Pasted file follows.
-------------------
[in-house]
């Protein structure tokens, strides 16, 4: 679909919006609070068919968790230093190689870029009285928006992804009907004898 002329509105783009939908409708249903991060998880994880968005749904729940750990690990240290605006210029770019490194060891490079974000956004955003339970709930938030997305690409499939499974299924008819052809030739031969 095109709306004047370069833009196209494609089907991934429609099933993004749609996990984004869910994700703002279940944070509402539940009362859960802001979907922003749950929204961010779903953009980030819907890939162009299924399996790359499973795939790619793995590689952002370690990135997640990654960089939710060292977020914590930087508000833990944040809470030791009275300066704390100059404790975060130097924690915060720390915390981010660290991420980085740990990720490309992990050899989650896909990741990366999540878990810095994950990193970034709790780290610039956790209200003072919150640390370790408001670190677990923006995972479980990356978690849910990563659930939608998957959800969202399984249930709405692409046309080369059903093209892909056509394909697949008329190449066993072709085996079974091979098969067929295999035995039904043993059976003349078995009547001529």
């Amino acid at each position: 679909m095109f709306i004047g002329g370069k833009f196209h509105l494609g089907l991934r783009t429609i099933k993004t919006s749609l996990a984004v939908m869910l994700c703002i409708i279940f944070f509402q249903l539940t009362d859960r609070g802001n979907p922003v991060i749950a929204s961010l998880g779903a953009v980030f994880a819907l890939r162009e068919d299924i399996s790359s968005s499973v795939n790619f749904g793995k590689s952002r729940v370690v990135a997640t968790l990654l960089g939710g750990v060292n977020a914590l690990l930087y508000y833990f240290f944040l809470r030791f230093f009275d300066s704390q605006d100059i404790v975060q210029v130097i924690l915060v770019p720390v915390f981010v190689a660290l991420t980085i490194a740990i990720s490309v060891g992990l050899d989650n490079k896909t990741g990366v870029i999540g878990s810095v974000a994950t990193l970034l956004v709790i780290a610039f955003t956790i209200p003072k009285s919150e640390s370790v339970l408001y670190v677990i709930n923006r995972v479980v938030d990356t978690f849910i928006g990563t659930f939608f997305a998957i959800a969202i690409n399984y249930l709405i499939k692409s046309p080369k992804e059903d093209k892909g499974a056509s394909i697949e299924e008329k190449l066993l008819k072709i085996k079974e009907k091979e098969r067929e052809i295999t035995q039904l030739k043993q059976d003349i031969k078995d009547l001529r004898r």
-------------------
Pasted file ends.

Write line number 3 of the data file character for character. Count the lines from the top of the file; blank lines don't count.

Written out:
């Amino acid at each position: 679909m095109f709306i004047g002329g370069k833009f196209h509105l494609g089907l991934r783009t429609i099933k993004t919006s749609l996990a984004v939908m869910l994700c703002i409708i279940f944070f509402q249903l539940t009362d859960r609070g802001n979907p922003v991060i749950a929204s961010l998880g779903a953009v980030f994880a819907l890939r162009e068919d299924i399996s790359s968005s499973v795939n790619f749904g793995k590689s952002r729940v370690v990135a997640t968790l990654l960089g939710g750990v060292n977020a914590l690990l930087y508000y833990f240290f944040l809470r030791f230093f009275d300066s704390q605006d100059i404790v975060q210029v130097i924690l915060v770019p720390v915390f981010v190689a660290l991420t980085i490194a740990i990720s490309v060891g992990l050899d989650n490079k896909t990741g990366v870029i999540g878990s810095v974000a994950t990193l970034l956004v709790i780290a610039f955003t956790i209200p003072k009285s919150e640390s370790v339970l408001y670190v677990i709930n923006r995972v479980v938030d990356t978690f849910i928006g990563t659930f939608f997305a998957i959800a969202i690409n399984y249930l709405i499939k692409s046309p080369k992804e059903d093209k892909g499974a056509s394909i697949e299924e008329k190449l066993l008819k072709i085996k079974e009907k091979e098969r067929e052809i295999t035995q039904l030739k043993q059976d003349i031969k078995d009547l001529r004898r």